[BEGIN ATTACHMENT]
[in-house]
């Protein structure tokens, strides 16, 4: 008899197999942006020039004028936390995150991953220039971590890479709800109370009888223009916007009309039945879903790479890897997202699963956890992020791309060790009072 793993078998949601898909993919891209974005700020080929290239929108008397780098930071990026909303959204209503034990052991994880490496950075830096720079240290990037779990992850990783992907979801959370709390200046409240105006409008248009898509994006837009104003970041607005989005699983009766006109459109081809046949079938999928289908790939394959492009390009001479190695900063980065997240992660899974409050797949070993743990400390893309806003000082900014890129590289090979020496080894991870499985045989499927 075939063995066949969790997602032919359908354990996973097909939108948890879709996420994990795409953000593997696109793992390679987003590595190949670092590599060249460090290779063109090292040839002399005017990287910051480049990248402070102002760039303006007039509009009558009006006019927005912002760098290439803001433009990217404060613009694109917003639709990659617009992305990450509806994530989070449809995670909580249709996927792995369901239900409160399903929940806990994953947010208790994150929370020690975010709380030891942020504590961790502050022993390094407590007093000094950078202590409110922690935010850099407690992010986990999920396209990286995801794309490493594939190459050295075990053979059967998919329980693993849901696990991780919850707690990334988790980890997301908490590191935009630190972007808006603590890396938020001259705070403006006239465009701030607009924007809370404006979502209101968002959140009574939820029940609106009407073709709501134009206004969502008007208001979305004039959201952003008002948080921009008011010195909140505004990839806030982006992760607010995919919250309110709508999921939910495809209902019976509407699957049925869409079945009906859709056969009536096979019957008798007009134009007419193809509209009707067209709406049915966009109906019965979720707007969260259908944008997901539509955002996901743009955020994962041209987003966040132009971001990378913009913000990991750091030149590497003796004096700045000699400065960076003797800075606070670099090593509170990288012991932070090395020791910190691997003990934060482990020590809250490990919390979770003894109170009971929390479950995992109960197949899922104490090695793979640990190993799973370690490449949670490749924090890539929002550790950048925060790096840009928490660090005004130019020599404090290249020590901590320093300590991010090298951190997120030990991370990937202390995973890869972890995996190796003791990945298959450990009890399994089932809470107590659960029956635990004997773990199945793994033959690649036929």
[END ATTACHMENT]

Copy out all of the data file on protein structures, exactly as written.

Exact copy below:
[in-house]
């Protein structure tokens, strides 16, 4: 008899197999942006020039004028936390995150991953220039971590890479709800109370009888223009916007009309039945879903790479890897997202699963956890992020791309060790009072 793993078998949601898909993919891209974005700020080929290239929108008397780098930071990026909303959204209503034990052991994880490496950075830096720079240290990037779990992850990783992907979801959370709390200046409240105006409008248009898509994006837009104003970041607005989005699983009766006109459109081809046949079938999928289908790939394959492009390009001479190695900063980065997240992660899974409050797949070993743990400390893309806003000082900014890129590289090979020496080894991870499985045989499927 075939063995066949969790997602032919359908354990996973097909939108948890879709996420994990795409953000593997696109793992390679987003590595190949670092590599060249460090290779063109090292040839002399005017990287910051480049990248402070102002760039303006007039509009009558009006006019927005912002760098290439803001433009990217404060613009694109917003639709990659617009992305990450509806994530989070449809995670909580249709996927792995369901239900409160399903929940806990994953947010208790994150929370020690975010709380030891942020504590961790502050022993390094407590007093000094950078202590409110922690935010850099407690992010986990999920396209990286995801794309490493594939190459050295075990053979059967998919329980693993849901696990991780919850707690990334988790980890997301908490590191935009630190972007808006603590890396938020001259705070403006006239465009701030607009924007809370404006979502209101968002959140009574939820029940609106009407073709709501134009206004969502008007208001979305004039959201952003008002948080921009008011010195909140505004990839806030982006992760607010995919919250309110709508999921939910495809209902019976509407699957049925869409079945009906859709056969009536096979019957008798007009134009007419193809509209009707067209709406049915966009109906019965979720707007969260259908944008997901539509955002996901743009955020994962041209987003966040132009971001990378913009913000990991750091030149590497003796004096700045000699400065960076003797800075606070670099090593509170990288012991932070090395020791910190691997003990934060482990020590809250490990919390979770003894109170009971929390479950995992109960197949899922104490090695793979640990190993799973370690490449949670490749924090890539929002550790950048925060790096840009928490660090005004130019020599404090290249020590901590320093300590991010090298951190997120030990991370990937202390995973890869972890995996190796003791990945298959450990009890399994089932809470107590659960029956635990004997773990199945793994033959690649036929």